The paper assesses the adequacy of existing numerical models in predicting the seismic response of freestanding nonstructural components that exhibit rocking-dominated behavior. Based on a previous experimental test program on hospital building contents carried out by the authors, the study focuses on two different modelling techniques: (a) finite element method (FEM) and (b) rigid block model. The ability to predict the response of two hospital cabinets tested in the laboratory is verified by comparing the numerical response with the experimental one. The applicability and limitations of each modelling technique are also discussed. The outcomes of the present study show that both the adopted modeling techniques can provide a reliable prediction of the occurrence of rocking mechanism in hospital cabinets. Rigid block model can also predict the occurrence of the overturning, whereas FEM model can provide a prediction of the acceleration distribution at different locations of the cabinets, e.g. at different shelf levels. The efficiency of different intensity measures in predicting the damage states in rigid block is estimated. Comprehensive incremental dynamic analyses on different rigid blocks highlight that dimensionless intensity measure PGA=ðg tgaÞ is the most efficient intensity measure to predict rocking and overturning in small rigid blocks, whereas p PGV=ðg tgaÞ is the most effective for large rigid blocks. Such intensity measures also allow generalizing the results to different rigid blocks, through the definition of a fragility approach

Numerical modelling and fragility assessment of typical freestanding building contents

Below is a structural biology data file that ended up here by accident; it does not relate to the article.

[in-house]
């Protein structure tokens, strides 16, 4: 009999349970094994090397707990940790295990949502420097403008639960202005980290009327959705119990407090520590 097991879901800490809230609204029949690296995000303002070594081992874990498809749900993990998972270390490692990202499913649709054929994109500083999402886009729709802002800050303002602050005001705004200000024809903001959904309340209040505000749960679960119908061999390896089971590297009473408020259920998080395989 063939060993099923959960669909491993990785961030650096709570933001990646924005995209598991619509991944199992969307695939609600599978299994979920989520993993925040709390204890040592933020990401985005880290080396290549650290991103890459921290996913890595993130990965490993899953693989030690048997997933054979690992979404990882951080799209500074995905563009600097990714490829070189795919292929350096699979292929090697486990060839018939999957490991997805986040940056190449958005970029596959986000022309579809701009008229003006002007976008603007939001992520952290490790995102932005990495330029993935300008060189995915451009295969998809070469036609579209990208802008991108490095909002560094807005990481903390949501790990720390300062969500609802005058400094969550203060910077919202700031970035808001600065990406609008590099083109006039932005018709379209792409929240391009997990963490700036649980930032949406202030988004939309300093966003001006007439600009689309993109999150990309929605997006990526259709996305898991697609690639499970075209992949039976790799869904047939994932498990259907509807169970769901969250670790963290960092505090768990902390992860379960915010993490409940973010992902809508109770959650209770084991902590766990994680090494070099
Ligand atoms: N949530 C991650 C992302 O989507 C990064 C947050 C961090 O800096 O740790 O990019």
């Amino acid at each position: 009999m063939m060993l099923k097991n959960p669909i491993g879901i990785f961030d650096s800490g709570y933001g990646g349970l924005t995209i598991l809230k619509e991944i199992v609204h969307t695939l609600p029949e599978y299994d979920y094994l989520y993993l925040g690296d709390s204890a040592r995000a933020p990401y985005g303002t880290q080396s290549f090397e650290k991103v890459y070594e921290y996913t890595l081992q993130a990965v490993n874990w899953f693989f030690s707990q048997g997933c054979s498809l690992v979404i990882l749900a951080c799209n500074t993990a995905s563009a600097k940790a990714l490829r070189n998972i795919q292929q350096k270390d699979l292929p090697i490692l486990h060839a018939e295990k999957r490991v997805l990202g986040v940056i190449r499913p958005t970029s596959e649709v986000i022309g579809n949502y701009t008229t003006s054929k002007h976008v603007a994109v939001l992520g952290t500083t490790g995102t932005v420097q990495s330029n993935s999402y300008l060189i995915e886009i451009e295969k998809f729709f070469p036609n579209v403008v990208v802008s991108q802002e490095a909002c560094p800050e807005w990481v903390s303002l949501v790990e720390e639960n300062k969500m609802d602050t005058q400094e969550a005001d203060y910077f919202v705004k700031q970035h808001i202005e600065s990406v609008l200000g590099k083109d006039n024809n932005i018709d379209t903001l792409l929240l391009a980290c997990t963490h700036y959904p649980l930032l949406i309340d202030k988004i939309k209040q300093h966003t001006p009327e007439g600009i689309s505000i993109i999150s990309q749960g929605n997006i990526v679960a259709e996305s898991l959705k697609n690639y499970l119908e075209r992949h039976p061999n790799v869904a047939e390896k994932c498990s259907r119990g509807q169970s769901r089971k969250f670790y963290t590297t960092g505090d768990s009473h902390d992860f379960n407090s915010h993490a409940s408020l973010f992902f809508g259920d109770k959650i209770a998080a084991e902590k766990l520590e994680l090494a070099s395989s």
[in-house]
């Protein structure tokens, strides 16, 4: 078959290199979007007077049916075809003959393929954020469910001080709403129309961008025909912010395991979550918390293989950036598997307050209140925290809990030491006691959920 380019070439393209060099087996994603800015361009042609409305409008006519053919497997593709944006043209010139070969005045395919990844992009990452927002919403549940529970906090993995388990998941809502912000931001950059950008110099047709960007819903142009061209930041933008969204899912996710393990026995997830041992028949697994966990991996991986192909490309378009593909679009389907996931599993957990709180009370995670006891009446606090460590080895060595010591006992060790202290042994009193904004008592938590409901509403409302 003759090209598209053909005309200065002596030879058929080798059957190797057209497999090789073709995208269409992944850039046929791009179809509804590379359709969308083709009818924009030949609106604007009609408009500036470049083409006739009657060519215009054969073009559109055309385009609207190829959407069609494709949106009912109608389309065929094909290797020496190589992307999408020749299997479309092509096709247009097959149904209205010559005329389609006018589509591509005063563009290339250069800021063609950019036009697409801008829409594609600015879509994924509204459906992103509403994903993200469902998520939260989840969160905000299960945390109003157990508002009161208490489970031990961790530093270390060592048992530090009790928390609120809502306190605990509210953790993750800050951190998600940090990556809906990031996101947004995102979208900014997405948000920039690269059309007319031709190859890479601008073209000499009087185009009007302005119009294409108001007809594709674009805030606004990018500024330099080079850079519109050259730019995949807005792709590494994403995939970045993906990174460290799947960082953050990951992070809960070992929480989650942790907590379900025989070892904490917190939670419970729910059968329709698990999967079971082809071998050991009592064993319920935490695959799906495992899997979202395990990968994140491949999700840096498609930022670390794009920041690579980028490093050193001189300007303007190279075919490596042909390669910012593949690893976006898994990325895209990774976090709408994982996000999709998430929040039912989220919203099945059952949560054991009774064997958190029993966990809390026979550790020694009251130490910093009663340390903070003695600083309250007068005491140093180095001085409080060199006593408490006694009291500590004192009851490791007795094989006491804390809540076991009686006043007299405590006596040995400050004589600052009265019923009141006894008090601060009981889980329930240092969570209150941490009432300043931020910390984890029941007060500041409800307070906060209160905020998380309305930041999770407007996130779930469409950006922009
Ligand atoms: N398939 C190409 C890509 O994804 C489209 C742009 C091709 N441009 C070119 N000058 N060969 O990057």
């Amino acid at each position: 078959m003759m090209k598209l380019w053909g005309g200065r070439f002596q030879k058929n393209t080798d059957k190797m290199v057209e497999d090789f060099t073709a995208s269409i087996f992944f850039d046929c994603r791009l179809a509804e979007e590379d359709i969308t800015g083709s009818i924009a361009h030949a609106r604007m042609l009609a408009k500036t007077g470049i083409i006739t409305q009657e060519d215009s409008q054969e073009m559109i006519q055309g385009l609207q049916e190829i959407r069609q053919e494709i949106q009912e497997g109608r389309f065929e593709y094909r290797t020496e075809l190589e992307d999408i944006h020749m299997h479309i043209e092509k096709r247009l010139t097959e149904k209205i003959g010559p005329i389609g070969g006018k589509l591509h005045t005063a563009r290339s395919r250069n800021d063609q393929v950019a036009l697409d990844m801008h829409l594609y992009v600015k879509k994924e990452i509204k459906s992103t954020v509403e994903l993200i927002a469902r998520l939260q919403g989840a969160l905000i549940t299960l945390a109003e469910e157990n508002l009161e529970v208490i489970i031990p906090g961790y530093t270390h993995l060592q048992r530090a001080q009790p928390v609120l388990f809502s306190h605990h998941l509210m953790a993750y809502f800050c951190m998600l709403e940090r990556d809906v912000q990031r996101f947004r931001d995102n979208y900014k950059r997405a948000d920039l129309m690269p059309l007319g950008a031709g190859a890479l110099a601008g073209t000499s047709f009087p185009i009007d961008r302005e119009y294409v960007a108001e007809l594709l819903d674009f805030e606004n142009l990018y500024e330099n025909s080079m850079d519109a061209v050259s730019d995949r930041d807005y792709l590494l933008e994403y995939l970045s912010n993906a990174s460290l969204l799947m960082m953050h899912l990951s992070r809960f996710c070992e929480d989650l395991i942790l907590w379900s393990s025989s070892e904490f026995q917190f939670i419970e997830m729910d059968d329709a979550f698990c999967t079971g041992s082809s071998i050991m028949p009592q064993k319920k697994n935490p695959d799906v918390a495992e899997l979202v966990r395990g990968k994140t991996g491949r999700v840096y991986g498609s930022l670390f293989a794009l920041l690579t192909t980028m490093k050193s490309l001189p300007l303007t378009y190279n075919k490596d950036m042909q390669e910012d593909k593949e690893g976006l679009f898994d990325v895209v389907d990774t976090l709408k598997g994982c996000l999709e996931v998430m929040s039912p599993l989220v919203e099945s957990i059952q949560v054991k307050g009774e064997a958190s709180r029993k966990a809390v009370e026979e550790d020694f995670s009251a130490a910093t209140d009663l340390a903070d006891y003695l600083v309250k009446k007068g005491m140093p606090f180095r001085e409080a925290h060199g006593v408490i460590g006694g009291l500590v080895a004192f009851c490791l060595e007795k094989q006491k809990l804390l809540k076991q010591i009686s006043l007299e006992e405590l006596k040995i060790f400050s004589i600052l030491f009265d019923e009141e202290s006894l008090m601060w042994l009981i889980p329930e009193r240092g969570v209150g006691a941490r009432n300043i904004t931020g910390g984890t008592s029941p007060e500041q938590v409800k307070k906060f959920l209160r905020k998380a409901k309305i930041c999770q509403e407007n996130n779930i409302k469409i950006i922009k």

Di Sarno L;
2017

Abstract

The paper assesses the adequacy of existing numerical models in predicting the seismic response of freestanding nonstructural components that exhibit rocking-dominated behavior. Based on a previous experimental test program on hospital building contents carried out by the authors, the study focuses on two different modelling techniques: (a) finite element method (FEM) and (b) rigid block model. The ability to predict the response of two hospital cabinets tested in the laboratory is verified by comparing the numerical response with the experimental one. The applicability and limitations of each modelling technique are also discussed. The outcomes of the present study show that both the adopted modeling techniques can provide a reliable prediction of the occurrence of rocking mechanism in hospital cabinets. Rigid block model can also predict the occurrence of the overturning, whereas FEM model can provide a prediction of the acceleration distribution at different locations of the cabinets, e.g. at different shelf levels. The efficiency of different intensity measures in predicting the damage states in rigid block is estimated. Comprehensive incremental dynamic analyses on different rigid blocks highlight that dimensionless intensity measure PGA=ðg tgaÞ is the most efficient intensity measure to predict rocking and overturning in small rigid blocks, whereas p PGV=ðg tgaÞ is the most effective for large rigid blocks. Such intensity measures also allow generalizing the results to different rigid blocks, through the definition of a fragility approach
medical components; shake table; seismic fragility
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Utilizza questo identificativo per citare o creare un link a questo documento: http://hdl.handle.net/20.500.12070/3634
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